A lucrative fintech partnership

Indonesian President Joko Widodo (L) shakes hands with Singapore Prime Minister Lee Hsien Loong (R) after a press conference at Istana Presidential palace in Singapore on 7 September, 2017. Widodo was in Singapore for the Singapore-Indonesia Leaders’ Retreat with Prime Minister Lee Hsien Loong. (Roslan Rahman / AFP Photo)

The Monetary Authority of Singapore (MAS) and Indonesia’s financial services authority, Ororitas Jasa Keuangan (OJK) recently signed a Memorandum of Understanding (MoU) to strengthen cooperation in fintech and to foster innovation in financial services between the two nations.

The signing of the MoU took place on the side-lines of the Indonesia-Singapore Leaders’ Retreat in early October.

The MoU will facilitate information sharing on emerging market trends and developments in the fintech industry as well as to promote joint innovation projects between the two. As per details of the agreement, the relevant authorities of both countries would establish a framework to aid fintech companies to better understand the regulatory regime and opportunities in each jurisdiction. As such, this will significantly lower the barriers of entry for fintech companies looking to expand to the other’s market.

Ravi Menon, Managing Director of MAS said the agreement would reap benefits that would also have a positive impact on fintech in the ASEAN region.

“Singapore and Indonesia have vibrant fintech sectors, and MAS and OJK share a common interest in promoting innovation in financial services to enhance financial inclusion within the region,” he said, adding that the “MoU presents a good opportunity to strengthen cross-border efforts to promote the fintech ecosystem in ASEAN.”

Fintech development

The regional financial services sector has seen rapid growth since 2005 and this trend is projected to follow an upward momentum thanks to developments in fintech.

In 2016, investments in the Southeast Asian fintech market grew 33 percent from US$190 million in 2015 to US$252 million. As of September 2017, total investment had already exceeded that of 2016 at US$338 million driven mostly by seed and angel investors.

Singapore has long been the paragon of the region’s financial sector. The country has seen disruption in its financial sector in the form of fintech companies. The island republic is home to one of the most successful fintech regulatory sandboxes in the world, which launched in June 2016.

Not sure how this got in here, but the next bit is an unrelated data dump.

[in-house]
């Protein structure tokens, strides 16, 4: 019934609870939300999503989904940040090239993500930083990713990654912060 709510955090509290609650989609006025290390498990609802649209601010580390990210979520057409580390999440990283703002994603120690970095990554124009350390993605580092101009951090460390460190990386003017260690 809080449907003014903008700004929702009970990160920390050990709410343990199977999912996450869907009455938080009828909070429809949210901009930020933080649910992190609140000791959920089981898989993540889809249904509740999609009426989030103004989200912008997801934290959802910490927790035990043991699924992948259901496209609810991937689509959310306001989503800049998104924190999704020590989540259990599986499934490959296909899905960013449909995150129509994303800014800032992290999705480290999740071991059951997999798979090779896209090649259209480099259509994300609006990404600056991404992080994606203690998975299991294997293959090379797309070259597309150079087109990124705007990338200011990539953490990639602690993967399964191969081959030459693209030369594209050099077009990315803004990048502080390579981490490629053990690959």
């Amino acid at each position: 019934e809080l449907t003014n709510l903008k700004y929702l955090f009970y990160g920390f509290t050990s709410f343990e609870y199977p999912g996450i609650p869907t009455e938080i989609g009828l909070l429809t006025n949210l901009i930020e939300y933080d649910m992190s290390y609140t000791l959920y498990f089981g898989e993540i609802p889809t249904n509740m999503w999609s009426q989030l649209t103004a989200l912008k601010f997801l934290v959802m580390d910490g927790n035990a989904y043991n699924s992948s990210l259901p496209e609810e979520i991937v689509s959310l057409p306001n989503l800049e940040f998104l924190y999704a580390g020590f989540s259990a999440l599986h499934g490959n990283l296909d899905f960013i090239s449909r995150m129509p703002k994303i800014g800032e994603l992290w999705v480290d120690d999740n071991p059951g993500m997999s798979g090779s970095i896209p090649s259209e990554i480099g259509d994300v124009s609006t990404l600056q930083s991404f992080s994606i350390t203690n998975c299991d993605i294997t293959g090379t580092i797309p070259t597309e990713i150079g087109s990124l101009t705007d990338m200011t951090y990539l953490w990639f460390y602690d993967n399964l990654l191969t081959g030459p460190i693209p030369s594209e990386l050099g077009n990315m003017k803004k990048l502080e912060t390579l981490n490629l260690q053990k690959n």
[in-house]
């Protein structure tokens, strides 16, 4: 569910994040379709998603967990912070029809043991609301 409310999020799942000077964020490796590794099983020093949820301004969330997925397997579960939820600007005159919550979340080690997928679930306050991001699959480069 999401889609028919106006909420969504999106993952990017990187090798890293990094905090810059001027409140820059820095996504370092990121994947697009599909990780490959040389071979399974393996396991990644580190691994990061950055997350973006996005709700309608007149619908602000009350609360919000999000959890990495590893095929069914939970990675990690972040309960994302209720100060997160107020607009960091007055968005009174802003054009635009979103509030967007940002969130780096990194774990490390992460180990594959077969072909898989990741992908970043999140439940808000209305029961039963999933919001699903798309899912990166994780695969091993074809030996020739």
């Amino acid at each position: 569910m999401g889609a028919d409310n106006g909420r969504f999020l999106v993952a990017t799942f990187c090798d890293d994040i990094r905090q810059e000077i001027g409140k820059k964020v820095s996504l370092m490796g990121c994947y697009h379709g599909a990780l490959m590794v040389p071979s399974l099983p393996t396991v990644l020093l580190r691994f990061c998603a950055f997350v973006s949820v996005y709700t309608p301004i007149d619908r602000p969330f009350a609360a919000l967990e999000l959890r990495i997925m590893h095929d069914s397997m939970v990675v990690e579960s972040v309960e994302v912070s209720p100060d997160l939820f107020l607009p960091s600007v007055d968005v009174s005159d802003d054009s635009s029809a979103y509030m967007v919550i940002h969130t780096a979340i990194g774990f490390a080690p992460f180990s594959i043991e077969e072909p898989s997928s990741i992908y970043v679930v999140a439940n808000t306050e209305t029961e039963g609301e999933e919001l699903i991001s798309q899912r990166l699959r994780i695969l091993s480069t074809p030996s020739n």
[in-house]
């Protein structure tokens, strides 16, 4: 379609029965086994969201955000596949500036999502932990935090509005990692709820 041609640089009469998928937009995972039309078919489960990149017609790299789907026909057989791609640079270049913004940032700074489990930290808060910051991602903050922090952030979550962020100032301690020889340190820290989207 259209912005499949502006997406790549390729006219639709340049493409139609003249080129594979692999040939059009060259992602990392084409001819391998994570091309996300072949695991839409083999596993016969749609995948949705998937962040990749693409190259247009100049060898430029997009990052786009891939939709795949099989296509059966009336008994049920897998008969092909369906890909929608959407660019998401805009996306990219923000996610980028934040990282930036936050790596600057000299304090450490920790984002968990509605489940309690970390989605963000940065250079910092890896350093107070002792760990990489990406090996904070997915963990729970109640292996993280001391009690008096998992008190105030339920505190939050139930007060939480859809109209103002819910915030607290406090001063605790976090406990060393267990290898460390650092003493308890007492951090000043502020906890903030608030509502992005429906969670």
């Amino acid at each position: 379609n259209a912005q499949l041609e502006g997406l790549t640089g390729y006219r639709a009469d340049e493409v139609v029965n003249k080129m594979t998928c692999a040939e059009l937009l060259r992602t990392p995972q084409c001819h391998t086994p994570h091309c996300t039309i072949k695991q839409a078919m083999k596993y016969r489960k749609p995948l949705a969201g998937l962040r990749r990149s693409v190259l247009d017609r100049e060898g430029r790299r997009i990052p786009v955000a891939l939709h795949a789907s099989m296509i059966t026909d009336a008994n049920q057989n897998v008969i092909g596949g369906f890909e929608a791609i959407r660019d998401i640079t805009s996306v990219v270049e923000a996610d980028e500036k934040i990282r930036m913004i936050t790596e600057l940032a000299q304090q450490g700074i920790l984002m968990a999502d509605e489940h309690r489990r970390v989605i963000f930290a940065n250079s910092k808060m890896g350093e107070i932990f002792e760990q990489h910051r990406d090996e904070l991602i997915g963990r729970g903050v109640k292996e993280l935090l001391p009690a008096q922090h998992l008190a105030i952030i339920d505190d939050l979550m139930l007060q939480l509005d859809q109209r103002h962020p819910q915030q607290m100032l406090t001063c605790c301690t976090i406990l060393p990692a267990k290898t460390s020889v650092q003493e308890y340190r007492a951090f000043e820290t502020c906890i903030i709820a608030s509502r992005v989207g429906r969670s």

Source: Various

The sandbox allows for the freedom of experimentation in a controlled environment where specific legal and regulatory laws are relaxed for the duration of the sandbox period. Besides that, the technologies developed are also expected to be deployable on a broader scale within Singapore.

However, countries like Indonesia are fast catching up in terms of building, scaling and deploying fintech applications. Unlike Singapore, Indonesia benefits from an immense market potential – upwards of 264 million people – that is also a contributing factor to fintech enthusiasm.

In 2016, Indonesia leapfrogged Singapore as the largest financial services market in ASEAN in terms of financial gross value add (GVA). In the same year, there were only around 50 fintech firms in Indonesia but now there are more than 150 such firms operating in the country.

In late 2017, the Indonesian central bank introduced its fintech sandbox which allows fintech players to test their services for six months under the regulatory eye of the central bank. According to KPMG, Indonesia is home to more than 300,000 active users of e-wallets, prompting the central bank there to better regulate fintech services for fear that it may cause systemic risks to the prevailing financial system.

Indonesia has also indicated that it is willing to experiment with new technologies like blockchain which could potentially be a more secure operating framework than conventional banking and financial operating structures.

In January this year, the Indonesian central bank, Bank Indonesia (BI) announced plans to launch its own digital currency backed by blockchain technology. It would work similarly to cryptocurrencies but unlike cryptocurrencies which are decentralised currencies, the digital rupiah will be issued by BI.

BI’s relative friendliness towards blockchain has emboldened Indonesian banks to explore possibilities with blockchain too. According to reports, five major banks – Bank Negara Indonesia, Bank Rakyat Indonesia, Bank Mandiri, Bank Danamon and Bank Permata – are toying with the idea of implementing blockchain in their systems.

Singapore’s tried and tested fintech infrastructure and Indonesia’s eagerness to capitalise on fintech’s potential makes for a lucrative strategic partnership between the two. In the long run, the resultant ideas and initiatives from the MoU could have a spill over effect on other ASEAN economies which would only make for a more robust regional fintech industry.

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